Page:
The blockade is as much an opportunity as a threat

 06 Jul 2017 - 20:22

The blockade is as much an opportunity as a threat to Qatar. It’s a spur to ensure the food supply issue is addressed head-on, with a commitment to a future of greater self-reliance and commitment to solving a localised global challenge.

Depending on imports for 90% of food supplies has been an expensive luxury that can’t continue: international supply chains are increasingly uncertain and stretched by demand; food security is a problem globally, including all the developed nations. Despite its agricultural heritage, for example, around 50% of the UK’s food and animal feed depends on imports.

Qatar’s lack of domestic capability has been exposed, the legacy of a local industry not able to compete with cheaper, sometimes loss leader ranges of imports that are seeking to establish a profile and place with local consumers, the high production costs associated with the local climate and ecology, immature supply chains, a lack of knowledge and expertise — and also a general preference among its consumers for higher quality imports in a status conscious market.

The nation has the economic resources to overcome most challenges from its natural environment.

Water is, of course, a basic issue for food production. Desalination plants — converting seawater for drinking water and agriculture — have been used since the 1950s in the Middle East. But financial and environmental costs of this approach are unsustainable. It’s been estimated that the thirty desalination plants in Saudi Arabia rely on around 300,000 barrels of crude oil each day.

Solar-powered desalination plants look to be the future - capable of producing a litre of water for around 2 cents (compared with $1 for a litre by conventional desalination plants) and are a high-potential investment opportunity. There’s now just a need for hard evidence of viability, and quickly, in terms of costs and scale.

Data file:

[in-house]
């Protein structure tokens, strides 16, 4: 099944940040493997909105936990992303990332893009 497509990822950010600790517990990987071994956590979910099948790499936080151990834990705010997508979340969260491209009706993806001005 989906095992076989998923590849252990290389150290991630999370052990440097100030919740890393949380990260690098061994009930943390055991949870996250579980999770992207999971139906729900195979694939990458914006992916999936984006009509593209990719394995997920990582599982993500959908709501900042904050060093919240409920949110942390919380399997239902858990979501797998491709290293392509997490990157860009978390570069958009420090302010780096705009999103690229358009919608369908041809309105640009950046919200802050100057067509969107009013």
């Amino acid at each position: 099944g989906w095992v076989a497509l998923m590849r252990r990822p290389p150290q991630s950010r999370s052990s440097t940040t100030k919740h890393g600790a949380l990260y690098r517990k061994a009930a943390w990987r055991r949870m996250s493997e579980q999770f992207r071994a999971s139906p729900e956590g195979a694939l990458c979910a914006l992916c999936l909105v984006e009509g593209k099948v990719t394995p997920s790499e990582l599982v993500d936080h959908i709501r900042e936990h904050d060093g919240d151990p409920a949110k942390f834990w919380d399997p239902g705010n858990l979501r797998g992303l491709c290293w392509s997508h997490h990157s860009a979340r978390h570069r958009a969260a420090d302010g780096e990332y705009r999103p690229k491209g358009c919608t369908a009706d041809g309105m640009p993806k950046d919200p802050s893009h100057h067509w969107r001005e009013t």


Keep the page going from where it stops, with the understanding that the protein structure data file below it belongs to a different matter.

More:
First and foremost, Qatar needs to be promoting new generations of ‘agro-preneurs’, and that means backing them with subsidies, a framework of business-friendly processes for start-ups and the necessary capital for facilities. The fledgling enterprises will need an ecosystem of knowledge and expertise in agriculture to demonstrate how they can become established in local markets and be more attractive than imported goods.

There is a role here for the state University to promote and develop local talent and to direct them to new growth areas that support the economy and ultimately the sustainability of a nation. Also, there will be many opportunities for intellectual discover; research that ranges from agriculture to animal husbandry, through to genetically modified crops and new management practices. This opens doors for global partnerships with other Universities and corporates alike.

Tackling food waste across the system, from field to plate, has the potential to have as important an impact as building local food production capabilities. Waste less, you need less.

So there is a need for action in terms of legislation — which currently encourages rather than limits food waste through the use of strict expiry dates, rather than the more flexible ‘best before’ labelling which encourages more thought and flexibility. The future will be shaped as much by decisions / habits from shoppers as the changes introduced by agribusiness and governments.

Smart marketing and widespread education is needed to change ‘normal behaviours’ among consumers: the rejection of ‘non-perfect’ foods, excess food just seen as rubbish, the preference for luxury global brands as a definition of status.

A culture of good hospitality and buffets for every social occasion and event isn’t helping the food waste problem. In particular, Qataris will need to become accepting of the potential (initially) of lower standards of locally-produced foods (that have the same nutritional value of imports), and an immature agriculture industry but one with much potential.

A combination is needed of new enterprise, new regulations to limit waste and new technologies for transportation, storage and dealing with the food-water-energy nexus – it is here where the Qatar Foundation through its generous Qatar National Research Fund has real potential to become a leading light and definer of innovation and thinking - and the Safeguarding Food and Environment in Qatar (SAFE-Q) project is an example of this.

Qatar can be a role model for the rest of the world, by being pro-active and creative in dealing with food security issues. As we are finding in the West, it’s complacency that’s the enemy.

Professor Irani is the head of Bradford University’s management school in the UK, and is part of the team running the Qatar National Research Fund project, Safeguarding Food and Environment in Qatar (SAFE-Q) with Cranfield and Brunel Universities in the UK and the University of Western Sydney.